Much to be thankful for — in 1621 and today

Michael Bushnell

Northeast News

The holiday we celebrate as Thanksgiving had very humble beginnings in a tiny settlement bordering the Massachusetts Bay in 1621. The previous winter had been extremely hard, claiming many lives in the colony, so the settlers held a fall celebration to give thanks for a bountiful harvest that would get them through the upcoming dead season.

The colonists, along with the Wampanoag Indians, dined on a menu that included wild fowl, venison, seafood, squash and corn. Following a second Thanksgiving in 1623, the tradition that began in Plymouth spread to other New England colonies, leading to a day of thanksgiving being set aside annually to give thanks for the harvest.

During the American Revolution, the Continental Congress appointed one or more Thanksgiving days each year of the war with the exception of 1777, when General George Washington declared the holiday in December as a victory celebration for the defeat of the British at Saratoga.

Washington later announced days of thanksgiving in 1792 and 1795, this time as the newly elected president of the United States.

However it was not until another war ravaged the United States that Thanksgiving Day was officially proclaimed as a national holiday. Influenced by a seemingly unending stream of letters from Sarah Josepha Hale, President Abraham Lincoln issued a proclamation in October 1863 officially recognizing the last Thursday in November as a nationally recognized Thanksgiving Day. Hale’s campaign to have Thanksgiving recognized lasted more than 40 years and consisted of tirelessly lobbying her elected representatives as well as thousands of letters sent to American presidents as far back as Andrew Jackson.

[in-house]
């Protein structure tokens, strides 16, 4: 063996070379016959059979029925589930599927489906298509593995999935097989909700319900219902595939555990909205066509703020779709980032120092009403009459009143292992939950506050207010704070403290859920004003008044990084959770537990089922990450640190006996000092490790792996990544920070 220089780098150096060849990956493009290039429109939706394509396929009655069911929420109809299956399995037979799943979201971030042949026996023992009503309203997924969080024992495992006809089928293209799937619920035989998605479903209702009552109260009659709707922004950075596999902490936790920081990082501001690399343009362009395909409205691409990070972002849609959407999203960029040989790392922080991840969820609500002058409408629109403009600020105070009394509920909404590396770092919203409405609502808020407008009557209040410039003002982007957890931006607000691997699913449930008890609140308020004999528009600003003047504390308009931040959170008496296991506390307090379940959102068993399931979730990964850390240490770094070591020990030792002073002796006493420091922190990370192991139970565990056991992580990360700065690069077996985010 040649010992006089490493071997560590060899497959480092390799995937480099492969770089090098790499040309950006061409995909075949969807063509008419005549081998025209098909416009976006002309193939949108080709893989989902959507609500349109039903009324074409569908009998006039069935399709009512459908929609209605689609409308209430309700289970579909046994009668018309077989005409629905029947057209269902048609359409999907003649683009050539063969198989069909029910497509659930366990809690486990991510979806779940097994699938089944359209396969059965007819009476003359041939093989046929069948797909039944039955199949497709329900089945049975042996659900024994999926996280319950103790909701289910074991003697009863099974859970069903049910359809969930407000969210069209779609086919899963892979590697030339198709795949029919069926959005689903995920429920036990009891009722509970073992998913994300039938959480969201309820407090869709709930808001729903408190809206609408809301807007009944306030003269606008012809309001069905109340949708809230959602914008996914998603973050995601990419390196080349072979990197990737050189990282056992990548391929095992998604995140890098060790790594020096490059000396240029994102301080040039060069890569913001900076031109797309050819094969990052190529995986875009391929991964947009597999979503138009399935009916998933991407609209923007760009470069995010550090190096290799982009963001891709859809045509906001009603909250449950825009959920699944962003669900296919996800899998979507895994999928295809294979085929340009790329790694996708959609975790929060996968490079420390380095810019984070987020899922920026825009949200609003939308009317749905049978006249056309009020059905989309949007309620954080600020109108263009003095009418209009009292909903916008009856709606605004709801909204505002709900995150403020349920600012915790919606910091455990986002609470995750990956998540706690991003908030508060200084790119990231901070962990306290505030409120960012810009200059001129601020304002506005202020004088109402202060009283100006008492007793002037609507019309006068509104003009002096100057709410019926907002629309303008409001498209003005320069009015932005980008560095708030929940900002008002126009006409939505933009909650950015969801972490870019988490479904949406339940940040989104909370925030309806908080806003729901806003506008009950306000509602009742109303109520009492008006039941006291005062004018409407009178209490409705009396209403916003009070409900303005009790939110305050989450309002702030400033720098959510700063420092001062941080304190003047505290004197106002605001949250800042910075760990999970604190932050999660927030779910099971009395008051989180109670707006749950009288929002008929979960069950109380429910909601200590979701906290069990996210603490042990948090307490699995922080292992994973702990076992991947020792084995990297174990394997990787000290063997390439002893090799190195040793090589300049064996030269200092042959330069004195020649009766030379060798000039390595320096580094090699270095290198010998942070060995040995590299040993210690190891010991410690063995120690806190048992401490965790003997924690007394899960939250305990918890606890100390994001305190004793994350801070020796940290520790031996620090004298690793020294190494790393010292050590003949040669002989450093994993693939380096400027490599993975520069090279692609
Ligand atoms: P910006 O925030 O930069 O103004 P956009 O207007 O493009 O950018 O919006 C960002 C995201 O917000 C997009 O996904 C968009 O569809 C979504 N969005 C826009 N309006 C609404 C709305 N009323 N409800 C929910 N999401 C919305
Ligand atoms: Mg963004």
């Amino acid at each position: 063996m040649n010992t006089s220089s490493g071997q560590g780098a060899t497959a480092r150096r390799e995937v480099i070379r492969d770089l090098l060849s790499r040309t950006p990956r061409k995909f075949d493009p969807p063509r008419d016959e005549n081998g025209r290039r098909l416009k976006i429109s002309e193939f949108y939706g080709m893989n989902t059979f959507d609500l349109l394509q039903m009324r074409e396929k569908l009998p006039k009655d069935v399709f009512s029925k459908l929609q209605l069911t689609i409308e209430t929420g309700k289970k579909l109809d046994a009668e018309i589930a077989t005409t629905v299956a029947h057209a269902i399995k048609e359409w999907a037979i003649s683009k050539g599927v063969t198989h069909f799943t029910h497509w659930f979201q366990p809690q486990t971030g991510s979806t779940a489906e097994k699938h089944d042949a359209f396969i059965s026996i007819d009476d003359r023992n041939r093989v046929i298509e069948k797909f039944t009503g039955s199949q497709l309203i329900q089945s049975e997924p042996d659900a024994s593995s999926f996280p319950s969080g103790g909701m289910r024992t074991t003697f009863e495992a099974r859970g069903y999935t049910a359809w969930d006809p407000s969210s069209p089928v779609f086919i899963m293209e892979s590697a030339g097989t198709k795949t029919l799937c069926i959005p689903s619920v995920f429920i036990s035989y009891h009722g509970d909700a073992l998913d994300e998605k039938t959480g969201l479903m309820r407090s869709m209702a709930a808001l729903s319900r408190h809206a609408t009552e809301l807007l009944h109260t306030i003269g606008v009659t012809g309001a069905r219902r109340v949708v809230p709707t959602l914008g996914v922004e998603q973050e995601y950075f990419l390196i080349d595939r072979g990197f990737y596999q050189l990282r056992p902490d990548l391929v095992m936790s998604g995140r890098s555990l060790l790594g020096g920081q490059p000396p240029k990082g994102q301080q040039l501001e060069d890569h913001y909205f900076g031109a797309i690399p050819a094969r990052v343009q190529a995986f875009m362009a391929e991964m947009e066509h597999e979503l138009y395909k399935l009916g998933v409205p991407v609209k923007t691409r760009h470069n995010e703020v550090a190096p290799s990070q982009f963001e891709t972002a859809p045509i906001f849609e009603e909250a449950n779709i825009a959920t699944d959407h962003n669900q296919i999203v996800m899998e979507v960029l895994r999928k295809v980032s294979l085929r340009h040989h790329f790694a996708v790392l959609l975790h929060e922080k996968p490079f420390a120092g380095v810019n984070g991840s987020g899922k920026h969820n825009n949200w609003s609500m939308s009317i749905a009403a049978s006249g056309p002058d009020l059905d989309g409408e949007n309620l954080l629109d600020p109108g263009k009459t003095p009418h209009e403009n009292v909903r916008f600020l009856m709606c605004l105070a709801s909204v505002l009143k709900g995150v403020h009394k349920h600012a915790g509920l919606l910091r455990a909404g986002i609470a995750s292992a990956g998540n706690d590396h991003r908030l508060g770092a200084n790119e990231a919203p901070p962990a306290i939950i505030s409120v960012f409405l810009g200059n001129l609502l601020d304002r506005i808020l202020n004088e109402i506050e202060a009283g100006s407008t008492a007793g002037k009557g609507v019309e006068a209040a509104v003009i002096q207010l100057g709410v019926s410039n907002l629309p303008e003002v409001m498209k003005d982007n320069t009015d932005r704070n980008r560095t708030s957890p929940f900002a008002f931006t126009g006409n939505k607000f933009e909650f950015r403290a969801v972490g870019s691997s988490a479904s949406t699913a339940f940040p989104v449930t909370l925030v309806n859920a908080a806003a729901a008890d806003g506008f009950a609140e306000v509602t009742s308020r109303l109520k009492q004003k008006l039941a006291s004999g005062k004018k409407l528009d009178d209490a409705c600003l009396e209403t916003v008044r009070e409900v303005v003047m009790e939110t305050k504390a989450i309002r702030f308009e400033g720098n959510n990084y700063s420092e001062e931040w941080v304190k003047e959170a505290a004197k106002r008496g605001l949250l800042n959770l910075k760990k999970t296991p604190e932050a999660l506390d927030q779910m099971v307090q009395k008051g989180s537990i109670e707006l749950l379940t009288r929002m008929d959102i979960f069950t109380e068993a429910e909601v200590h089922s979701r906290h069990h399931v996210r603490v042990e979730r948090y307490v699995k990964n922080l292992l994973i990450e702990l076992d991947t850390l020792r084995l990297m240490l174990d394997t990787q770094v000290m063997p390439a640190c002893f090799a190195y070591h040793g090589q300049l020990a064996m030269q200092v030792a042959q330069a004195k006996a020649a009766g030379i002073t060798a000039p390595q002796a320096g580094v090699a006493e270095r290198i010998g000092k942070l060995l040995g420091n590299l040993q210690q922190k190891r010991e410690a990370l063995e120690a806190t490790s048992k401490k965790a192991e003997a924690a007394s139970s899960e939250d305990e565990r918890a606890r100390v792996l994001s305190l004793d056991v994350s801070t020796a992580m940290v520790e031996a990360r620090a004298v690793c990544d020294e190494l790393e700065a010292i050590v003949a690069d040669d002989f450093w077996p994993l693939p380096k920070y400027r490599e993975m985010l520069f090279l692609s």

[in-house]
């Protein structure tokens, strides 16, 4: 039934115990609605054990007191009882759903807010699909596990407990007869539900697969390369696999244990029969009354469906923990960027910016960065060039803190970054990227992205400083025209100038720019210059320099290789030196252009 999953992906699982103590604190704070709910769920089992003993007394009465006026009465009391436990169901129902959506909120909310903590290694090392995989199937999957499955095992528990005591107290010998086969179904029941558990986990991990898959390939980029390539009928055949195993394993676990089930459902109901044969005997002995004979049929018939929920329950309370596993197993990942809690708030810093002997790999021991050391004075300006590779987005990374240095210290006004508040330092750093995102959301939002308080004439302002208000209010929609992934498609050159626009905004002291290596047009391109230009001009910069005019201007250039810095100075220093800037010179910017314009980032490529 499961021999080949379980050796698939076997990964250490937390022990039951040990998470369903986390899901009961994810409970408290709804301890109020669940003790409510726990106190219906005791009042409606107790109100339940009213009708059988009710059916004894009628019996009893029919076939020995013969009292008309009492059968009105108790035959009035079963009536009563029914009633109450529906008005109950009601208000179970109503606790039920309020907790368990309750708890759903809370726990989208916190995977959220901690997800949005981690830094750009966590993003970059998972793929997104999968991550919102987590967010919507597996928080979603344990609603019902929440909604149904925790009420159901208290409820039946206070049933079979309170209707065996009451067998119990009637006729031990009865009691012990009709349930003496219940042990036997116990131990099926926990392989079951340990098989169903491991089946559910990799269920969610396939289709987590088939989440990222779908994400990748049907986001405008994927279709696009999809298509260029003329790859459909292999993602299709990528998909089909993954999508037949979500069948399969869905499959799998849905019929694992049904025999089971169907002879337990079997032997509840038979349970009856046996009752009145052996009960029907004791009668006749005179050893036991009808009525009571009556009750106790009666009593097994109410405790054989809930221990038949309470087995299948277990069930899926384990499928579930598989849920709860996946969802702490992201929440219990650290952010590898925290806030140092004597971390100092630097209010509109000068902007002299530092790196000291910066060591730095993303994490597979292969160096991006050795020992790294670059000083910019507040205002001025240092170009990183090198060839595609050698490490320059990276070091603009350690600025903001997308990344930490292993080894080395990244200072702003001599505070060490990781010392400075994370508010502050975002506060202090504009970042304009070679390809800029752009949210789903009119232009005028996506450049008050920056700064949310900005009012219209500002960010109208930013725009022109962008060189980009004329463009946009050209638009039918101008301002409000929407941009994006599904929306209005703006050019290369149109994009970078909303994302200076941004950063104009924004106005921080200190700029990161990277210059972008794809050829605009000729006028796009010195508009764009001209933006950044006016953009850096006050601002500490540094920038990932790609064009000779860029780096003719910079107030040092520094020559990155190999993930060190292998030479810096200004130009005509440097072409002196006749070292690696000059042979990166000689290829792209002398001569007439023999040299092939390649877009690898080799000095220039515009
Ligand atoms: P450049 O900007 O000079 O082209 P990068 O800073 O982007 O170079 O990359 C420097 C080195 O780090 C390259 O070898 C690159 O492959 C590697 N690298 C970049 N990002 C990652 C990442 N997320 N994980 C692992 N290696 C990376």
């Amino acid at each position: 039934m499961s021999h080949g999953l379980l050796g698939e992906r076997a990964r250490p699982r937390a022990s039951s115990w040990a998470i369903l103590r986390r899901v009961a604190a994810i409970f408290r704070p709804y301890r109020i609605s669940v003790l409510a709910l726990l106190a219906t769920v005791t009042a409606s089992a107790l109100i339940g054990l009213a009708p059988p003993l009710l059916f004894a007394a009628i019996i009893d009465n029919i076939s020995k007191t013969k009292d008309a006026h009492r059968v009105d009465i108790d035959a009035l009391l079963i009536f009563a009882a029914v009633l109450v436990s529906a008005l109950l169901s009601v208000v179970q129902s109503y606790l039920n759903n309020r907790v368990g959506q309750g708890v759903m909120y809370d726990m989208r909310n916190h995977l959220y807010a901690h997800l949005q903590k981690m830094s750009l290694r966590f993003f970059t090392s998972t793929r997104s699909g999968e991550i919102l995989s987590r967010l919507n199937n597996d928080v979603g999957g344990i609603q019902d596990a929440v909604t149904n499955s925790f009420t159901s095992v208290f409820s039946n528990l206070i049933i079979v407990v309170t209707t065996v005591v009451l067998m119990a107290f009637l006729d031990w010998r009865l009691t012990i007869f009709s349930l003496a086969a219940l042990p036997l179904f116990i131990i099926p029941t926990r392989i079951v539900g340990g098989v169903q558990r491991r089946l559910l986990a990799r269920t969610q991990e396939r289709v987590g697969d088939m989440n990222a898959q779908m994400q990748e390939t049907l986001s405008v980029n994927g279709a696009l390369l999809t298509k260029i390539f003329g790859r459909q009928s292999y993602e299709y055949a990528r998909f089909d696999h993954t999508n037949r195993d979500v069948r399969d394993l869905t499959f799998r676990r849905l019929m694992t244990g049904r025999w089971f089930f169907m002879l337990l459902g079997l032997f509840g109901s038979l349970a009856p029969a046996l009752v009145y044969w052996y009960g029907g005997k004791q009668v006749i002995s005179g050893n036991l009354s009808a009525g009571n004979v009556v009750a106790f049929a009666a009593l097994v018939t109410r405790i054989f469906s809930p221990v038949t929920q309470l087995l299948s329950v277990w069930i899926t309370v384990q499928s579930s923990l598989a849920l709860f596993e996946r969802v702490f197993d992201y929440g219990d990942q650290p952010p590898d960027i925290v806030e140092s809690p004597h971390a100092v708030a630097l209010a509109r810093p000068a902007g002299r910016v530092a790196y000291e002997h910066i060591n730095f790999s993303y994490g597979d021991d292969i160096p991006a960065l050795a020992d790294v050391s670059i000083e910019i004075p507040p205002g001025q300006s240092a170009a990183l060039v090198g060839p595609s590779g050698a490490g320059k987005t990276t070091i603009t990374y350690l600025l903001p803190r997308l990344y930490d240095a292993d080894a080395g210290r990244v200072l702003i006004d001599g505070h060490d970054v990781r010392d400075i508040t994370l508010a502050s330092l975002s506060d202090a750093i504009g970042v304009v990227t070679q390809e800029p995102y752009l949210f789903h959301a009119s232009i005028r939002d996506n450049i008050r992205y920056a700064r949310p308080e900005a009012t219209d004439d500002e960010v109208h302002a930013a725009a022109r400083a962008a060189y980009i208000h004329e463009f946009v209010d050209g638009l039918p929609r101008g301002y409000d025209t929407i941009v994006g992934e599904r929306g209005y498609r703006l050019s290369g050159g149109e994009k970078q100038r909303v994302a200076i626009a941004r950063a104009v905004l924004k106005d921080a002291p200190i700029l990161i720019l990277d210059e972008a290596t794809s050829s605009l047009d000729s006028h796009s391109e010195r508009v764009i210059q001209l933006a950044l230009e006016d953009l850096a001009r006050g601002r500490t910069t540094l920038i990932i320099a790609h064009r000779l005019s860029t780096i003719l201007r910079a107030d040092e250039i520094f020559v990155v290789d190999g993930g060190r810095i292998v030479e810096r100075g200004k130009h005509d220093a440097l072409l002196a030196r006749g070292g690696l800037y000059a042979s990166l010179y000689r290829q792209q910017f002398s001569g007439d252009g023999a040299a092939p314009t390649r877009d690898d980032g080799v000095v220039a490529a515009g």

During the Franklin Roosevelt administration, the holiday was designated to the fourth Thursday in November after much lobbying by the country’s business community.

This year’s Thanksgiving postcard was sent to Mrs. Beulah Lyle of 111 S. Oakley on Nov. 9, 1965. The message reads, “Dear member, The K.C. Postcard club meets Sunday November 14th at 2:30 at the Museum. Will you please bring potato-salad. Bessie Lackland, Secretary.” The poem on the front of the card reads, “The Monarch Oak, the Patriot of trees, Shoots rising up, and spreading up by slow degrees, three centuries he grows, and three he stays, supreme in the state, and in three more, decays.”

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